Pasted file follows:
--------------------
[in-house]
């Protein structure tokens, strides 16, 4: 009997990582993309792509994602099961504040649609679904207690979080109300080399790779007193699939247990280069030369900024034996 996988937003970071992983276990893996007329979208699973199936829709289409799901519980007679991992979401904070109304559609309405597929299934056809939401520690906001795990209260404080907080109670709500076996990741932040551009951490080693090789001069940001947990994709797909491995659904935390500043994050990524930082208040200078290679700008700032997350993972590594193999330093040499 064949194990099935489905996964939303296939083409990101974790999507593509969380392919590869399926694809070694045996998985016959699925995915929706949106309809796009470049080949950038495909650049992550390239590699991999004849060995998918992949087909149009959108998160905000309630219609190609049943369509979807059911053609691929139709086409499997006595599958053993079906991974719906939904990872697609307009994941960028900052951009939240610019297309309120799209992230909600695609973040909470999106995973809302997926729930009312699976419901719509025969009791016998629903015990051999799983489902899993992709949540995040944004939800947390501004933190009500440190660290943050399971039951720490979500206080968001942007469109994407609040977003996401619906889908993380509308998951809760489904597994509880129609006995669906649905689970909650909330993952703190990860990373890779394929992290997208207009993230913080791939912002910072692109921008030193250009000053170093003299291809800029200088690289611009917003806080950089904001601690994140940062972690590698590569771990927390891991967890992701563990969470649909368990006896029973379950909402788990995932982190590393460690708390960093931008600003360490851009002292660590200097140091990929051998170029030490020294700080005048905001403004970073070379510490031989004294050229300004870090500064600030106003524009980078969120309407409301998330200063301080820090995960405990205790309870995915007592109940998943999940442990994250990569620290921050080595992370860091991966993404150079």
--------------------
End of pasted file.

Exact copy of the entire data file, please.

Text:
[in-house]
């Protein structure tokens, strides 16, 4: 009997990582993309792509994602099961504040649609679904207690979080109300080399790779007193699939247990280069030369900024034996 996988937003970071992983276990893996007329979208699973199936829709289409799901519980007679991992979401904070109304559609309405597929299934056809939401520690906001795990209260404080907080109670709500076996990741932040551009951490080693090789001069940001947990994709797909491995659904935390500043994050990524930082208040200078290679700008700032997350993972590594193999330093040499 064949194990099935489905996964939303296939083409990101974790999507593509969380392919590869399926694809070694045996998985016959699925995915929706949106309809796009470049080949950038495909650049992550390239590699991999004849060995998918992949087909149009959108998160905000309630219609190609049943369509979807059911053609691929139709086409499997006595599958053993079906991974719906939904990872697609307009994941960028900052951009939240610019297309309120799209992230909600695609973040909470999106995973809302997926729930009312699976419901719509025969009791016998629903015990051999799983489902899993992709949540995040944004939800947390501004933190009500440190660290943050399971039951720490979500206080968001942007469109994407609040977003996401619906889908993380509308998951809760489904597994509880129609006995669906649905689970909650909330993952703190990860990373890779394929992290997208207009993230913080791939912002910072692109921008030193250009000053170093003299291809800029200088690289611009917003806080950089904001601690994140940062972690590698590569771990927390891991967890992701563990969470649909368990006896029973379950909402788990995932982190590393460690708390960093931008600003360490851009002292660590200097140091990929051998170029030490020294700080005048905001403004970073070379510490031989004294050229300004870090500064600030106003524009980078969120309407409301998330200063301080820090995960405990205790309870995915007592109940998943999940442990994250990569620290921050080595992370860091991966993404150079």